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  Comments (0) Total Wednesday Apr. 16, 2014
 
Art for Sale
Lurching from one near disaster to another...
If I had to make a living with my artwork, I could do better with a cardboard sign and a beard at a boulevard stop somewhere.

When I was only 10 years old and living with my grandparents and my great uncle, I used to watch him make wonderful pen and ink drawings in his diary. I tried in my own crude way to copy what he was drawing. Rather unsuccessfully, I might add.

Several years later, that all changed when my grandmother gave me a book on cartooning. “Fun With a Pencil” was written by Andrew Loomis.

Within a month I had dropped out of my mechanical drawing class and enrolled in a commercial art class. I was drawing cartoons on anything that was put in front of me.

When I went in the Navy in 1942 I started making cartoon sketches of what Navy life was all about. Before long I published a book, “The Navy Goes To College.” I had the local junior college print shop do the work for me and I bought the paper and paid for the binding. It took almost a year to double my money, but it was profitable and I never looked back.

Soon, I snagged my first commission to paint walls full of cartoons. I wanted to paint them in the skier’s dining room, but my idea was taken over by the artist in residence at the lodge in Sun Valley, Max Barsis. As compensation for the idea, the general manager, Pappy Rogers, let me paint cartoon murals on the employee cafeteria walls. He gave me a season’s pass and free meals as long as I was still painting them. Those cartoons were only taken down about 10 years ago. A friend who is still in Sun Valley took photos of them all and printed them out for me as a reminder of those fun but lean years.

It was beginning to look like the paintbrush was mightier than the ski pole.

This led to a $200 set of murals in Chuck Helm’s ski shop in Ketchum. Not bad, when the monthly salary of most people in the Wood River Valley in those days was about $150 a month.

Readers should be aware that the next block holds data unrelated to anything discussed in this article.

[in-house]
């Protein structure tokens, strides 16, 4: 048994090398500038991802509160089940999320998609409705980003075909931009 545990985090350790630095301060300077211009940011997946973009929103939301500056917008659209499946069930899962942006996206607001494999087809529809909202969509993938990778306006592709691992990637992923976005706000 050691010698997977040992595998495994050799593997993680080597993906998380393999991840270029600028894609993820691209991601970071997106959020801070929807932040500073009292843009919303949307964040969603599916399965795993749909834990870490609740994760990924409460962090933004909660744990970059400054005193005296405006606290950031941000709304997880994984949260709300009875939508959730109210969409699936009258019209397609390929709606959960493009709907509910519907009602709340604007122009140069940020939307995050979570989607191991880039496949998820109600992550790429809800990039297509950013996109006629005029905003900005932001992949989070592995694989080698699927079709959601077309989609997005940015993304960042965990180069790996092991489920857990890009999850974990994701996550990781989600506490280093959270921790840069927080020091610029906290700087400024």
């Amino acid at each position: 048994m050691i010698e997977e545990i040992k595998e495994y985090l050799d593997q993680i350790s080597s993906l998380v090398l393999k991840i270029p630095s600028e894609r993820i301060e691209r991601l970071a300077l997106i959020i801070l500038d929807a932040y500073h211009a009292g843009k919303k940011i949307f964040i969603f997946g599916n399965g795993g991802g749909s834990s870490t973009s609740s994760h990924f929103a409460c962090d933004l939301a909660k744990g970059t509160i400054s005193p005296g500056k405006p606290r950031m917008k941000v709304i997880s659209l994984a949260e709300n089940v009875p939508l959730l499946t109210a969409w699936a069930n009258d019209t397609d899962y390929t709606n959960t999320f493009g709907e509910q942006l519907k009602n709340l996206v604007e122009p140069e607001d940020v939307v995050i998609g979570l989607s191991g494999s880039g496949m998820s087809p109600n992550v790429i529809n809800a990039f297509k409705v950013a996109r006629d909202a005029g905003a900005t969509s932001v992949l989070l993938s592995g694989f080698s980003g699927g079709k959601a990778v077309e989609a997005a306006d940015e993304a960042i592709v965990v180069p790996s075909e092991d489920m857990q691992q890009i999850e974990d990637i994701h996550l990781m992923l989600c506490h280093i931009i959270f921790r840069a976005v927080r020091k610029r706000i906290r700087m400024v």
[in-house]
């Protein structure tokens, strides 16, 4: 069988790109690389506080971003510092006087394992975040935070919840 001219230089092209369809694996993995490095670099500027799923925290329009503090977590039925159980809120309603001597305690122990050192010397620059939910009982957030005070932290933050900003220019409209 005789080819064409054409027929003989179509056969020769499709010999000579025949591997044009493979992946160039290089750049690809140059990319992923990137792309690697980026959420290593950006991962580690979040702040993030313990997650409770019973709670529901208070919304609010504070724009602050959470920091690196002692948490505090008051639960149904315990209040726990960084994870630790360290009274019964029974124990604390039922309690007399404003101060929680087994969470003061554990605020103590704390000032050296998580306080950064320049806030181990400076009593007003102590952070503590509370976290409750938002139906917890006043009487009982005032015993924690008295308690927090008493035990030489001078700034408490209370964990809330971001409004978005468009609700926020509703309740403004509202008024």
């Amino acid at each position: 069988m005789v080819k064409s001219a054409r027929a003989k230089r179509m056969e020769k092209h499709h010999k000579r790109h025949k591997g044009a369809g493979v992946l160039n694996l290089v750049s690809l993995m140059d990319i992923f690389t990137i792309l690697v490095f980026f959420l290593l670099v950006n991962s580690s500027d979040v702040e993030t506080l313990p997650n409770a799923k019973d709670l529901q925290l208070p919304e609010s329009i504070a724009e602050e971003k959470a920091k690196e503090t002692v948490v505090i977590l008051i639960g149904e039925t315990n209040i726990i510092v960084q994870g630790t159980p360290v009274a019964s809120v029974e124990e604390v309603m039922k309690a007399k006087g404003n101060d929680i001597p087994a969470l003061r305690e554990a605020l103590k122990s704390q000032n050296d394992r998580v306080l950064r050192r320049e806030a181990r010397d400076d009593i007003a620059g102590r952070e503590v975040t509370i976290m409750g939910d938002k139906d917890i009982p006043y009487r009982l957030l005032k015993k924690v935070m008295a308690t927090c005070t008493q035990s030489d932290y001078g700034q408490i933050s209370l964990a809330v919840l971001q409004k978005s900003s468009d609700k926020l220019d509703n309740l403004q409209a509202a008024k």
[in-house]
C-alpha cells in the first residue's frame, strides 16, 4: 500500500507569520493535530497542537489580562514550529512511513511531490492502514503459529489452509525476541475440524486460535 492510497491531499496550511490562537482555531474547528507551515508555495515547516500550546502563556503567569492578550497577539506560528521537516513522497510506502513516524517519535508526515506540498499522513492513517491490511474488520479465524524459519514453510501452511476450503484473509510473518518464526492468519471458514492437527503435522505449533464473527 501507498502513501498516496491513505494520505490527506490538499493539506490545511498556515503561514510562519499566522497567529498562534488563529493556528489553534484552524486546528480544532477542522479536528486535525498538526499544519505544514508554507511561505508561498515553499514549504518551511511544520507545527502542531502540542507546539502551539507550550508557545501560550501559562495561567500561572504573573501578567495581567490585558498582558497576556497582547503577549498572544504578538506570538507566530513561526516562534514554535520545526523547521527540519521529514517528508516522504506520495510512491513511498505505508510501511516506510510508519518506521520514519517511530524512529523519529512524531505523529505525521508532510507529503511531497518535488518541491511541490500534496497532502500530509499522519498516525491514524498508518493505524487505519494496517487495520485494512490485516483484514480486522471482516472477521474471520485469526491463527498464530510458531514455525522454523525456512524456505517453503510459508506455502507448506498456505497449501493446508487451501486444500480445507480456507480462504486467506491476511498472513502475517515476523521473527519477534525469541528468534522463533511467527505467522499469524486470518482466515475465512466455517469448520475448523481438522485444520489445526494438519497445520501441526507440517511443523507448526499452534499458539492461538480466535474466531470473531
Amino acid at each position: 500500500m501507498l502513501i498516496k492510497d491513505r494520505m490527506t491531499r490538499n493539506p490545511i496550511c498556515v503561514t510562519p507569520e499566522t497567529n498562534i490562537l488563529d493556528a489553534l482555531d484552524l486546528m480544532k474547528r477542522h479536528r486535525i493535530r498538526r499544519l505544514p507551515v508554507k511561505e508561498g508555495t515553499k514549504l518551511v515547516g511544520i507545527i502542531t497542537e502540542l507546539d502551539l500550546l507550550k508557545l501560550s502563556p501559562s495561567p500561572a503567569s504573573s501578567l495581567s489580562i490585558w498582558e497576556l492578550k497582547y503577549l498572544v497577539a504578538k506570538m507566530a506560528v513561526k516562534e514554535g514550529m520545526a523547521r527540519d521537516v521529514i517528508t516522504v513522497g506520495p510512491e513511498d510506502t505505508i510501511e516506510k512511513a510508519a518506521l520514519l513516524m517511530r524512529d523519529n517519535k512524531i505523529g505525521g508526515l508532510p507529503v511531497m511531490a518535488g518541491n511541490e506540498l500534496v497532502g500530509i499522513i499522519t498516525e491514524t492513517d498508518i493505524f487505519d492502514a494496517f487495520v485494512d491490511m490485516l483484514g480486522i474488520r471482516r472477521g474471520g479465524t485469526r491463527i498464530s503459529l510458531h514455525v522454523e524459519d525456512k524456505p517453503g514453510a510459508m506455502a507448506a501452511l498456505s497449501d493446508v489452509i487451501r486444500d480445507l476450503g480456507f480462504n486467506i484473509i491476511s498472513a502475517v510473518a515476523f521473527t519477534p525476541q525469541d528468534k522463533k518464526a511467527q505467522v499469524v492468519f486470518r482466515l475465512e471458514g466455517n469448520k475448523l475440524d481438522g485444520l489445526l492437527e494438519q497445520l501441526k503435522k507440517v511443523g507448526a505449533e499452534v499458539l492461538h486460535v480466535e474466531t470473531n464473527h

At Squaw Valley in 1949, while I was teaching skiing and starting to produce my first feature length ski movie, I was also busy creating a pen and ink cartoon every day. I was still selling them for a dollar each and doing pretty well.

On a night off from showing a film in Boyne Mountain in 1954, I went to a mountain top restaurant party.

It was a brand new place with newly painted white walls. Before I knew it, it was after 1:30 and I had one wall almost completely full of my ski cartoons. I only had colored Sharpie-type pens to work with so I figured in the spring they would all get painted over and the lodge could revert to its elegance. They are still there today and covered with plexi-glass so no one can deface them.

John Kircher, who grew up skiing at his father’s ski resort, Boyne, and remembering the cartoons I’d drawn at the restaurant at the top of the hill, asked if I’d do a set on the walls in a new restaurant he was building at Crystal Mountain near Seattle. Laurie knows how long it takes me to paint a mural on a wall and she suggested that I have large decals made of the cartoons. While I was at it I had a smaller set made for our home here at the Yellowstone Club in Montana.

The last four books I have published have been full of my cartoons and my book on wine terminology is nothing but cartoons.

Unfortunately, my eyesight is going away and my ability to draw is going with it. But I have often been lucky in having fun on the walls of a lot of places that I have visited.

If I can get some of my eyesight back, I hope there will be more fun days at the drawing board to come.
 
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